Black residents ‘are here, been here and belong here,’ heritage group’s founder says at Bentonville event

Group holds event in Bentonville

Sharon Killian, one of the founders of the nonprofit group NWA Black Heritage, speaks at the Hope Beyond Boundaries event Thursday, Feb. 15, 2024 at Crystal Bridges Museum in Bentonville as Hunter Adkisson, a landscape architect, listens.
Sharon Killian, one of the founders of the nonprofit group NWA Black Heritage, speaks at the Hope Beyond Boundaries event Thursday, Feb. 15, 2024 at Crystal Bridges Museum in Bentonville as Hunter Adkisson, a landscape architect, listens.

A Green Book house remains in the area of the proposed Black Historic District in Fayetteville, said Sharon Killian, one of the founders of the nonprofit group NWA Black Heritage.

The group is working to make the district a reality. Its goal is not only to preserve Black history and contributions of Black residents in Fayetteville, but also in Northwest Arkansas.

A program -- Hope Beyond Boundaries -- was held Thursday at Crystal Bridges Museum of American Art with the historic district as the focus.

The proposed district would roughly touch Spring Street to the north, Wood Avenue to the east, 15th Street to the south and College Avenue to the west, Emma Willis, a consultant acting on behalf of NWA Black Heritage, previously said.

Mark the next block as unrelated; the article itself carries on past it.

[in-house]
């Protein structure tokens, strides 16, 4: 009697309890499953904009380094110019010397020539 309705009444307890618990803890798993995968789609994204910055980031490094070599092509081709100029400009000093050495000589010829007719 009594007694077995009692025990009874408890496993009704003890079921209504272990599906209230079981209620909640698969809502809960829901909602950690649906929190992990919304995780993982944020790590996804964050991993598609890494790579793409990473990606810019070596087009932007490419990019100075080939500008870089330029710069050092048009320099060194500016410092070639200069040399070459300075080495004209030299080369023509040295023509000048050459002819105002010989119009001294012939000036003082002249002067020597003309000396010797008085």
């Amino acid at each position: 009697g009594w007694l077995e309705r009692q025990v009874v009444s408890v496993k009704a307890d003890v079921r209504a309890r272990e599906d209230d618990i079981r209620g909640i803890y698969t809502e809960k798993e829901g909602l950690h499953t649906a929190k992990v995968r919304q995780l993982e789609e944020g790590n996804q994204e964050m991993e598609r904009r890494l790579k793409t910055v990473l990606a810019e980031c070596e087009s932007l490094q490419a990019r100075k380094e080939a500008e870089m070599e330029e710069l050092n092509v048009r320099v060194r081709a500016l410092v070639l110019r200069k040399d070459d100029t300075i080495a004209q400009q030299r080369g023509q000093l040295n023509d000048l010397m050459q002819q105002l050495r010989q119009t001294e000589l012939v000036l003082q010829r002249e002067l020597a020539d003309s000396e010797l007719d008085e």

Killian stressed the importance of not only preserving the history in the area, but also bringing it more economic opportunities.

The Green Book was published from 1936 to 1966 and informed Black travelers of safe places to eat, rest and sleep on their trips, Killian said.

It's important to recognize Black people "are here, been here and belong here," Killian said. She added a historic Black district would acknowledge that belonging.

Killian noted Fayetteville once had a large and vibrant Black community.

Hunter Adkisson, a landscape architect, gave a presentation on the history of zoning in Fayetteville and how it affected Black communities.

Willis previously said a majority of property owners would have to agree in order for the neighborhood to become a historic district. A petition will be submitted by May to the Fayetteville City Council and then later to the state, she said.

A portion of Thursday's program also focused on naming of the district. People at different tables discussed name ideas and their suggestions were gathered. Killian said NWA Black Heritage will review the ideas as well as gather more input from the community regarding the name.

Jimmy Deffebough Whitfield said she was born in 1943 in Fayetteville and integrated schools in 1954. She strongly supports the historic district.

Whitfield said she remembers her mother working and fighting for the community. She said it's important to acknowledge the contributions of Black residents.

"We were here," she said. "We contributed to the town."

Upcoming Events